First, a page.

I’m really curious to see how all that plays out and what that means for the world going forward. We haven’t decided yet. But at least in the short term, we wanted to have that experience. Did you play BioShock Infinite?

GamesBeat: Yeah, definitely.

Fergusson: Do you remember the lottery scene, where you have the baseball and you decide whether to throw it at the couple or throw it at the guy? That kind of decision — that was one of the things that resonated with me. Giving the player a hard choice and having them decide how to deal with a situation. What does this mean? I liked that idea. That was part of the inspiration behind this choice. Let’s give the player an impossible choice and see what they do with it.

GamesBeat: It made the game more serious. I always think of Gears as a combination of the wackiness in some of the combat, and then the serious tone of the story. It’s a losing battle. How do you think about that contrast? How serious to make it versus how crazy?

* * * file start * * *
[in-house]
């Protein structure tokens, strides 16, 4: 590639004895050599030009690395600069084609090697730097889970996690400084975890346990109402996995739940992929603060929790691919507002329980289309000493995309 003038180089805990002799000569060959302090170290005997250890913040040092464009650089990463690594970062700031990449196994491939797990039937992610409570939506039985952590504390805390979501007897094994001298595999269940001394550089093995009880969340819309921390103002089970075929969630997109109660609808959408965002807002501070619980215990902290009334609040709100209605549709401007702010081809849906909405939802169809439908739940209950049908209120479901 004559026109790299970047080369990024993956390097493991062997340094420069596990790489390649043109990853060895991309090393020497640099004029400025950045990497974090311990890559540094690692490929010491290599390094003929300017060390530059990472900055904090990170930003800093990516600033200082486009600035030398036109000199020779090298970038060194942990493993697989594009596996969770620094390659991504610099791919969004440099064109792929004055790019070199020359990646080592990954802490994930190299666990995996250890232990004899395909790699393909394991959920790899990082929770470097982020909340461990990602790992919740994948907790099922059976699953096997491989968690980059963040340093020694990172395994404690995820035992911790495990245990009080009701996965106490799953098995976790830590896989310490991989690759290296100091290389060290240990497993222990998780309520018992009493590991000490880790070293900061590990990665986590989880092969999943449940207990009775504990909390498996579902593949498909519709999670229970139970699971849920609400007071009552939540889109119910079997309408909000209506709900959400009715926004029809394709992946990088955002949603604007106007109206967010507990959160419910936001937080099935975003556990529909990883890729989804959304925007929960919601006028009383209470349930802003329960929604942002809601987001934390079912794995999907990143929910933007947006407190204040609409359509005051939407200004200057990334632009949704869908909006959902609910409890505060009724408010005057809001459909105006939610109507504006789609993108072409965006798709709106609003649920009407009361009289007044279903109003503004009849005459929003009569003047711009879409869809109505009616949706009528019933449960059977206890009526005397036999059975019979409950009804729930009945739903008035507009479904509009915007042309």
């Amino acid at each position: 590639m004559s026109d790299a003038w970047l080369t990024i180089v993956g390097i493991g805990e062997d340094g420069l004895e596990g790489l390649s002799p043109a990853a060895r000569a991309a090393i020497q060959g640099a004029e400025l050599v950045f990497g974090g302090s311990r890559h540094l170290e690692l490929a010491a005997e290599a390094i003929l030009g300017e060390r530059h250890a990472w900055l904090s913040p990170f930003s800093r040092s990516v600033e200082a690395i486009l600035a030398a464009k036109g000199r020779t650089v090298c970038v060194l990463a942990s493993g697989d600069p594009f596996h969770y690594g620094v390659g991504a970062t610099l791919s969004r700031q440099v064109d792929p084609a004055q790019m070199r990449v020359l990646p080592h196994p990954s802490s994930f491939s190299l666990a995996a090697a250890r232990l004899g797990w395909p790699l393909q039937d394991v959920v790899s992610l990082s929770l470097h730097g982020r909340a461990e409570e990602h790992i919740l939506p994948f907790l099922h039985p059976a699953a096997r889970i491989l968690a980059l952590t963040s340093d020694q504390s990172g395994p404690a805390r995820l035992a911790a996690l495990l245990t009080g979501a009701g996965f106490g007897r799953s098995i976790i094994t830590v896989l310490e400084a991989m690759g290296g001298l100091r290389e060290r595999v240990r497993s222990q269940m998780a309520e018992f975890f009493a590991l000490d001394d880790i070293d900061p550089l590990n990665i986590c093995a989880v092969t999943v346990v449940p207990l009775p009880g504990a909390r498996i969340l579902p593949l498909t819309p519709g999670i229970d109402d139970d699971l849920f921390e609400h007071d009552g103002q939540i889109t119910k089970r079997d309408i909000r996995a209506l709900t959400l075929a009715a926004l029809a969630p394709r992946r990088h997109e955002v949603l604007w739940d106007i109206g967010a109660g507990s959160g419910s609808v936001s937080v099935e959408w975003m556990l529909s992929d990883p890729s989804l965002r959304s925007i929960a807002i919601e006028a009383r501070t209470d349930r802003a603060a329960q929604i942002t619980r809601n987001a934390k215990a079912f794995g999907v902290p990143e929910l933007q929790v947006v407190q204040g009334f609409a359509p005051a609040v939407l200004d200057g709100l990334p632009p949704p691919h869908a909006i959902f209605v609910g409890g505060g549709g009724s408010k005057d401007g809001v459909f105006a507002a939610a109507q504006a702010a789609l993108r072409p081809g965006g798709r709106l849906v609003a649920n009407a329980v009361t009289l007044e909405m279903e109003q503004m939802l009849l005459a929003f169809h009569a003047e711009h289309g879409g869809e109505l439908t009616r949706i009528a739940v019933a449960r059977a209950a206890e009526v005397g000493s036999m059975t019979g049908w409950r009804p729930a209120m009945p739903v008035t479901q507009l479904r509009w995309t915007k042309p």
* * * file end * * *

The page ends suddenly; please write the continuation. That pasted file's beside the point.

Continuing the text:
Fergusson: We always oscillate across all that. It’s one thing I love about the franchise. If you look at the spectrum, you can go all the way from over-the-top comically funny to summer blockbuster action movie to emotional moments that make you cry, like the Dom scene or the Maria scene. I love having a franchise where you have permission to go anywhere with it. You can almost take it anywhere. You’re not locked in.